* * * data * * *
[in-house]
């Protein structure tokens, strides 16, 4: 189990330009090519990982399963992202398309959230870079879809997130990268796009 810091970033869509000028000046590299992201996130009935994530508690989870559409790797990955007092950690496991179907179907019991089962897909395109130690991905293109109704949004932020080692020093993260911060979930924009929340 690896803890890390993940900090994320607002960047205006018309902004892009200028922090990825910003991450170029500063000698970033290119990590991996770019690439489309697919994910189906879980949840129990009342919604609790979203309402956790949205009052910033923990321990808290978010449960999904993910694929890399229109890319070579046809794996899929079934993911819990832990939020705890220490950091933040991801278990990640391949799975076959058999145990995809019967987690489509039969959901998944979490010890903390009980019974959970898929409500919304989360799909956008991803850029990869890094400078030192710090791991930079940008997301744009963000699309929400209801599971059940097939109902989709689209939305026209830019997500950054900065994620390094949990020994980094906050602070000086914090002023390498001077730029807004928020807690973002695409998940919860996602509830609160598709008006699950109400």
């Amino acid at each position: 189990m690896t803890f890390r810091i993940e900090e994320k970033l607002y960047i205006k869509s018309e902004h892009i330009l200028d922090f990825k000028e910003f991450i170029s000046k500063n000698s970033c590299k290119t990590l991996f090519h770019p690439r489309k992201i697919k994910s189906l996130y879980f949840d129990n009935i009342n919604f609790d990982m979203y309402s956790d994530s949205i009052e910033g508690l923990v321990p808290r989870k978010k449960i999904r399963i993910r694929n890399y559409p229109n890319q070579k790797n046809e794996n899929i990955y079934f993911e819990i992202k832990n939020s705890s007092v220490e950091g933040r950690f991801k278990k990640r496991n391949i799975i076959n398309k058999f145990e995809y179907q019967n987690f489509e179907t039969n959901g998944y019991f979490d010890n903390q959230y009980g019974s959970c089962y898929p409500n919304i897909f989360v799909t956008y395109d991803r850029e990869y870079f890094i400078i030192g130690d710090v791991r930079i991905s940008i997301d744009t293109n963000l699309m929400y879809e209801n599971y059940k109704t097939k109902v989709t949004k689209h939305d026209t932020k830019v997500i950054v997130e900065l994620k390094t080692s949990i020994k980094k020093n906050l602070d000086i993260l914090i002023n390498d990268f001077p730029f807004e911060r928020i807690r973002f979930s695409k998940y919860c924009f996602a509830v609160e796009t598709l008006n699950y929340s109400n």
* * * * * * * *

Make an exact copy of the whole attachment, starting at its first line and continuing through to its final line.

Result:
[in-house]
């Protein structure tokens, strides 16, 4: 189990330009090519990982399963992202398309959230870079879809997130990268796009 810091970033869509000028000046590299992201996130009935994530508690989870559409790797990955007092950690496991179907179907019991089962897909395109130690991905293109109704949004932020080692020093993260911060979930924009929340 690896803890890390993940900090994320607002960047205006018309902004892009200028922090990825910003991450170029500063000698970033290119990590991996770019690439489309697919994910189906879980949840129990009342919604609790979203309402956790949205009052910033923990321990808290978010449960999904993910694929890399229109890319070579046809794996899929079934993911819990832990939020705890220490950091933040991801278990990640391949799975076959058999145990995809019967987690489509039969959901998944979490010890903390009980019974959970898929409500919304989360799909956008991803850029990869890094400078030192710090791991930079940008997301744009963000699309929400209801599971059940097939109902989709689209939305026209830019997500950054900065994620390094949990020994980094906050602070000086914090002023390498001077730029807004928020807690973002695409998940919860996602509830609160598709008006699950109400």
């Amino acid at each position: 189990m690896t803890f890390r810091i993940e900090e994320k970033l607002y960047i205006k869509s018309e902004h892009i330009l200028d922090f990825k000028e910003f991450i170029s000046k500063n000698s970033c590299k290119t990590l991996f090519h770019p690439r489309k992201i697919k994910s189906l996130y879980f949840d129990n009935i009342n919604f609790d990982m979203y309402s956790d994530s949205i009052e910033g508690l923990v321990p808290r989870k978010k449960i999904r399963i993910r694929n890399y559409p229109n890319q070579k790797n046809e794996n899929i990955y079934f993911e819990i992202k832990n939020s705890s007092v220490e950091g933040r950690f991801k278990k990640r496991n391949i799975i076959n398309k058999f145990e995809y179907q019967n987690f489509e179907t039969n959901g998944y019991f979490d010890n903390q959230y009980g019974s959970c089962y898929p409500n919304i897909f989360v799909t956008y395109d991803r850029e990869y870079f890094i400078i030192g130690d710090v791991r930079i991905s940008i997301d744009t293109n963000l699309m929400y879809e209801n599971y059940k109704t097939k109902v989709t949004k689209h939305d026209t932020k830019v997500i950054v997130e900065l994620k390094t080692s949990i020994k980094k020093n906050l602070d000086i993260l914090i002023n390498d990268f001077p730029f807004e911060r928020i807690r973002f979930s695409k998940y919860c924009f996602a509830v609160e796009t598709l008006n699950y929340s109400n």